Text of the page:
- the Hebrew language as used by rabbis in post-Biblical times.
Origin of Rabbinic
Origin of rabbinical
Examples from the Web for rabbinic
“Privatize” rabbinic courts: “denude” them of legal powers and government budgets.A Divorce Made in Heaven: Don’t Reform Israel’s State Rabbinate. Shut It Down.
December 3, 2013
In my own book, Justice in the City: An Argument from the Sources of Rabbinic Judaism, the phrase tikkun olam does not appear.Does Tikkun Olam Mean Anything Anymore?
June 11, 2013
Examples of women serving—de facto—in rabbinic capacities abound, and not just through the Maharat program.Why It's Wrong To Reject Women Rabbis
May 8, 2013
This does not include funding for ministries and rabbinic offices they've controlled.How Yair Lapid's Gambit Ends
March 7, 2013
It is common knowledge among those familiar with the rabbinic tradition that Haman was considered a descendant of the Amalekites.Iran as Haman: Jeffrey Goldberg’s Dangerous Analogy
February 27, 2013
Nevertheless science was diligently studied in Rabbinic times.A History of Mediaeval Jewish Philosophy
Rabbinic studies did not occupy his mind to the exclusion of other pursuits.History of the Jews, Vol. VI (of 6)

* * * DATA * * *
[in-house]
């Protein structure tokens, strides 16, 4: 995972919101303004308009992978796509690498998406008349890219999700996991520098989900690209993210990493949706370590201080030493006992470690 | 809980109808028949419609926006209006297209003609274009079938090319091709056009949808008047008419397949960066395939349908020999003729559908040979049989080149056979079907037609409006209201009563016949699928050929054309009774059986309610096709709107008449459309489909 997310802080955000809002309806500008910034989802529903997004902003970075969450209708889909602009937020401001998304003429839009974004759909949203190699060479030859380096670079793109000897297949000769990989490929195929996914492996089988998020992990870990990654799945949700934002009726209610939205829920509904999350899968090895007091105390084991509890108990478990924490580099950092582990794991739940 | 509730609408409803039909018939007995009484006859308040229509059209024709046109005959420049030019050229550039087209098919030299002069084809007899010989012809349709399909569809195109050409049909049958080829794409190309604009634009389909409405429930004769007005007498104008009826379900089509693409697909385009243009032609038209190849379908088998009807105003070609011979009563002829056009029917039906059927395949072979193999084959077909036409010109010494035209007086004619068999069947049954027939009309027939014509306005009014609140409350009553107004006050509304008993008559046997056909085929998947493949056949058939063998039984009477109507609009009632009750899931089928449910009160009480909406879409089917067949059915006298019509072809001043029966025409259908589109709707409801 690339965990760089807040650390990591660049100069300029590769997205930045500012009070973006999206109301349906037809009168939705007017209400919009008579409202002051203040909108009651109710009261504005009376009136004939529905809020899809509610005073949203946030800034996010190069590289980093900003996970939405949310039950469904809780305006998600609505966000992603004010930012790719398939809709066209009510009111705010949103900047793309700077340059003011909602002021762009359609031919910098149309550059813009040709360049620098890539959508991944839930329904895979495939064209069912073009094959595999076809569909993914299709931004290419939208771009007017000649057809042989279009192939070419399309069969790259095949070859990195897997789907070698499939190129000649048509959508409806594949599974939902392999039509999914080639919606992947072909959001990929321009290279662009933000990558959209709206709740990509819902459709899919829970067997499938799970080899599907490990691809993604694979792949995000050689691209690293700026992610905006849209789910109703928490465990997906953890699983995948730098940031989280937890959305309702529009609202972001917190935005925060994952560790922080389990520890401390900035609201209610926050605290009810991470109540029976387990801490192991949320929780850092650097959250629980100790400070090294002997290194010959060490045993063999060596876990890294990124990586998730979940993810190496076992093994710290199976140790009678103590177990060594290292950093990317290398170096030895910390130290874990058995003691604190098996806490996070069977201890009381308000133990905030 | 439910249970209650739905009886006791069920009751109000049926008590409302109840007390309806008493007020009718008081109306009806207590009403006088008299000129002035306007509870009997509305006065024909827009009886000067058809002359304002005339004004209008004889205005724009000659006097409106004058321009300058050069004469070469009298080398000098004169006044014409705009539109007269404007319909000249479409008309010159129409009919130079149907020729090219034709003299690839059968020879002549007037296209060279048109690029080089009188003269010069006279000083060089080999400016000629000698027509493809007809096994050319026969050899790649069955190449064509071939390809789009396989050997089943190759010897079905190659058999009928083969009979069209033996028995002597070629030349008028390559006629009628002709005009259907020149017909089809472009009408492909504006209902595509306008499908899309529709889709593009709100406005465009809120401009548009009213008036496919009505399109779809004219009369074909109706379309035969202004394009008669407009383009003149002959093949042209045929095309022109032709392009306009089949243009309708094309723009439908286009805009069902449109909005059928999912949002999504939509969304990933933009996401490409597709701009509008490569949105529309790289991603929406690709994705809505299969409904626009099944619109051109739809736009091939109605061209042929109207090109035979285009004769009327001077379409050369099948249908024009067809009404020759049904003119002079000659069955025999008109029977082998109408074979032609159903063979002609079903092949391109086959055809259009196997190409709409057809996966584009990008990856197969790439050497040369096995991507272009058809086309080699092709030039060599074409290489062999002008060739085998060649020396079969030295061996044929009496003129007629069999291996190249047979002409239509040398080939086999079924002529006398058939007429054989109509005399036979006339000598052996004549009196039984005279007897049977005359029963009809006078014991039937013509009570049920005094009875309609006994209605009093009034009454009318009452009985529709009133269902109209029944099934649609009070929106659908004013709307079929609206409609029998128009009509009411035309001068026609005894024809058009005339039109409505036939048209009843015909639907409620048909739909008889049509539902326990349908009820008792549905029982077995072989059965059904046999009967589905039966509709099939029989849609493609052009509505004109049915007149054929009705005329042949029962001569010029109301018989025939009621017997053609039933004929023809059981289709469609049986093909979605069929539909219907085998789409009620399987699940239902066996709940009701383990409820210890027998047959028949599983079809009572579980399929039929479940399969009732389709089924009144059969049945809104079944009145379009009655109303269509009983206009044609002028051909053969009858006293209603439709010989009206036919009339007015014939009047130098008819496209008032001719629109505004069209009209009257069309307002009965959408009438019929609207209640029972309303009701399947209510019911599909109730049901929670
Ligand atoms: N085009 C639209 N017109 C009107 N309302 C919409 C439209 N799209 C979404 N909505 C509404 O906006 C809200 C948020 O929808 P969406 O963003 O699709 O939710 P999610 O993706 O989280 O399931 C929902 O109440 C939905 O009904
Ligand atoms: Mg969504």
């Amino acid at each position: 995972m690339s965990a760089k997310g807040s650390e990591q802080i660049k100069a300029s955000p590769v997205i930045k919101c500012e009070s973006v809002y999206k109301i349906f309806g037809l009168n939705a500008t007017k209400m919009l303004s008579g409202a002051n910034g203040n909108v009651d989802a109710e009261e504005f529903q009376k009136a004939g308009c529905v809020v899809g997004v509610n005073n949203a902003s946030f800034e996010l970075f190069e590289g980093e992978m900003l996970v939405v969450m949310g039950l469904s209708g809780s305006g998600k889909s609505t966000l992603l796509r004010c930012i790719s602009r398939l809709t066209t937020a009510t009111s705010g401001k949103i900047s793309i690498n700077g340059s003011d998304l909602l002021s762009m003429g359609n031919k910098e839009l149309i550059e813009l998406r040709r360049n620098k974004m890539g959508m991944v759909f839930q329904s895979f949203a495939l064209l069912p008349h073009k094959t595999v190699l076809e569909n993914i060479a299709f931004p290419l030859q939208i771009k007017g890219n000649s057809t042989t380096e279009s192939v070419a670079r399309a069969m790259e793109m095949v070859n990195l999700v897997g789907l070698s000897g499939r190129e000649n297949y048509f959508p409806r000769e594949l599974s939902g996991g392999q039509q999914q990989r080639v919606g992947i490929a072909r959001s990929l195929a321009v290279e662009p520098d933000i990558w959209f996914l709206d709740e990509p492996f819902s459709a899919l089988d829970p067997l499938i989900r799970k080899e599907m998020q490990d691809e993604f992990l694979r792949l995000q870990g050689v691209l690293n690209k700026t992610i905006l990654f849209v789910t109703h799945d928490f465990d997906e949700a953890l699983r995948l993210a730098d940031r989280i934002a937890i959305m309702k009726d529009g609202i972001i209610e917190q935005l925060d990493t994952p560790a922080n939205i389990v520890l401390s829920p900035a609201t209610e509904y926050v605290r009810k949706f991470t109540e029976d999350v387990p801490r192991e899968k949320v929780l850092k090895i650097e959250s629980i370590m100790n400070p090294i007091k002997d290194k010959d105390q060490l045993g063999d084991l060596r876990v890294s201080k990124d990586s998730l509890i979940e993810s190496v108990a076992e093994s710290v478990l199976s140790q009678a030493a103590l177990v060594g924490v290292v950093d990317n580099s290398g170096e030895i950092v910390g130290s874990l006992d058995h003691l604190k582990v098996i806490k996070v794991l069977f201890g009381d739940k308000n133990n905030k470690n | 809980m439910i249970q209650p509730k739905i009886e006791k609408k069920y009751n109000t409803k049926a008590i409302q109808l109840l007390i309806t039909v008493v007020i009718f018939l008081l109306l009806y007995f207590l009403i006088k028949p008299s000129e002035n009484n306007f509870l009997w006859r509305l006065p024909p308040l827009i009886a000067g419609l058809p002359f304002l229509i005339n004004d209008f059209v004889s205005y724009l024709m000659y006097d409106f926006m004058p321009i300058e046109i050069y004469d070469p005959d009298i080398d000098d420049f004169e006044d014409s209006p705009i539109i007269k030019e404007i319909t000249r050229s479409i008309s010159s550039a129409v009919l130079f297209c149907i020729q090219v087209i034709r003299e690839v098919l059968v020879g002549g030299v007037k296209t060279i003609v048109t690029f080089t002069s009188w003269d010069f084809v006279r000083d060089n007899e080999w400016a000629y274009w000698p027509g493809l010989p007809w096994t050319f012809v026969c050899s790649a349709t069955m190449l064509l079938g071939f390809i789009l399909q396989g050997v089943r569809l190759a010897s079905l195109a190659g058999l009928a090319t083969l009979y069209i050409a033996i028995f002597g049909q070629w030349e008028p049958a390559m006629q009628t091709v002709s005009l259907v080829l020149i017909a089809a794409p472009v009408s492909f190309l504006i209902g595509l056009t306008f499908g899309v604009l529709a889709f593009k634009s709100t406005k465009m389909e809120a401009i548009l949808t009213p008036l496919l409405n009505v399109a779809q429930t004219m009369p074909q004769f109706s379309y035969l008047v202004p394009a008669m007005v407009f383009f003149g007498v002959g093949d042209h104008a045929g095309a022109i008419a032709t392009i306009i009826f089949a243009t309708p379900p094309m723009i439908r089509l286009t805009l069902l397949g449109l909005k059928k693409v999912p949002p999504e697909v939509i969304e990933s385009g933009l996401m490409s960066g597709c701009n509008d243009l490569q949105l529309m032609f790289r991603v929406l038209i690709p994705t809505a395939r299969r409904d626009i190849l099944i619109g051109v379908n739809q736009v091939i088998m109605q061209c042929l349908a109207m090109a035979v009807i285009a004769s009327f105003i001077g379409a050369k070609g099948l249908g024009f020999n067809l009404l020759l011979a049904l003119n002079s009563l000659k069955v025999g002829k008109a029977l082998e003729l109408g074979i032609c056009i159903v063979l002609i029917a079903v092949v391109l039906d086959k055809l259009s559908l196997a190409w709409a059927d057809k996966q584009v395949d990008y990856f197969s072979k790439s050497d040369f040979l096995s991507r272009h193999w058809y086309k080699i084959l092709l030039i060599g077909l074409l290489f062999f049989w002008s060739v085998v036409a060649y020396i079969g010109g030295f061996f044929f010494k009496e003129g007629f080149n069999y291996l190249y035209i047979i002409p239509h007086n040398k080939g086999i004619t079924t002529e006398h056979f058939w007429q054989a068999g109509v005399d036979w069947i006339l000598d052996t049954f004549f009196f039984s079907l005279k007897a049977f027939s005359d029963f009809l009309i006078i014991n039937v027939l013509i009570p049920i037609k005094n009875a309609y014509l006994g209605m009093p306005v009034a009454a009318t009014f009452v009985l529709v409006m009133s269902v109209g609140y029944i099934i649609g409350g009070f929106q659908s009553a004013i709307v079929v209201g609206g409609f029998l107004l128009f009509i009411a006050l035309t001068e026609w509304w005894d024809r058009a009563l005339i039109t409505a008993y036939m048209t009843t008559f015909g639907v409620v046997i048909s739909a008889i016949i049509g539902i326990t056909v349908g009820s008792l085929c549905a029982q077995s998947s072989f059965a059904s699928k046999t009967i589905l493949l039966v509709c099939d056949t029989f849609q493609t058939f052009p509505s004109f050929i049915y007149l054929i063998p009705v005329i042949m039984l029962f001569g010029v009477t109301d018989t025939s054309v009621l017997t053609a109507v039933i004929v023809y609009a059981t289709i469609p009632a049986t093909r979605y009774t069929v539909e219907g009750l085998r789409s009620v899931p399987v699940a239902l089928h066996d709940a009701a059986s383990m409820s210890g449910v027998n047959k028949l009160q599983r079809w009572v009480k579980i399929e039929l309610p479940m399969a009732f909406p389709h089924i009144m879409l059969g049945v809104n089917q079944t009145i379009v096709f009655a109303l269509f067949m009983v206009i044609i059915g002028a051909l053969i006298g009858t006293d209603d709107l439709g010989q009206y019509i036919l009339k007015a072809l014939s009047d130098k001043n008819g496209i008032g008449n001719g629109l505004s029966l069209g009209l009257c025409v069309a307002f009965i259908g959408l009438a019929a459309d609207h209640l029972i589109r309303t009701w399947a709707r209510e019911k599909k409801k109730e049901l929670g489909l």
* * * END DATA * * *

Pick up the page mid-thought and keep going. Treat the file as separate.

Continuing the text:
All these have something of Jewish Talmudism about them, and are in the true Rabbinic vein.Hebrew Humor and other Essays
To this end he was sent to Berlin in 1832 to study at the rabbinic Seminary there.Some Jewish Witnesses For Christ
Rev. A. Bernstein, B.D.
A rabbinic parable of the period will give us the point of view.Religion and the War
- of or relating to the rabbis, their teachings, writings, views, language, etc
- the form of the Hebrew language used by the rabbis of the Middle Ages
Word Origin and History for rabbinic
1620s, earlier rabbinic (1610s); see Rabbi + -ical. The -n- is perhaps via rabbin "rabbi" (1520s), an alternative form, from French rabbin, from Medieval Latin rabbinus (also source of Italian rabbino, Spanish and Portuguese rabino), perhaps from a presumed Semitic plural in -n, or from Aramaic rabban "our teacher," "distinguishing title given to patriarchs and the presidents of the Sanhedrin since the time of Gamaliel the Elder" [Klein], from Aramaic plural of noun use of rabh "great."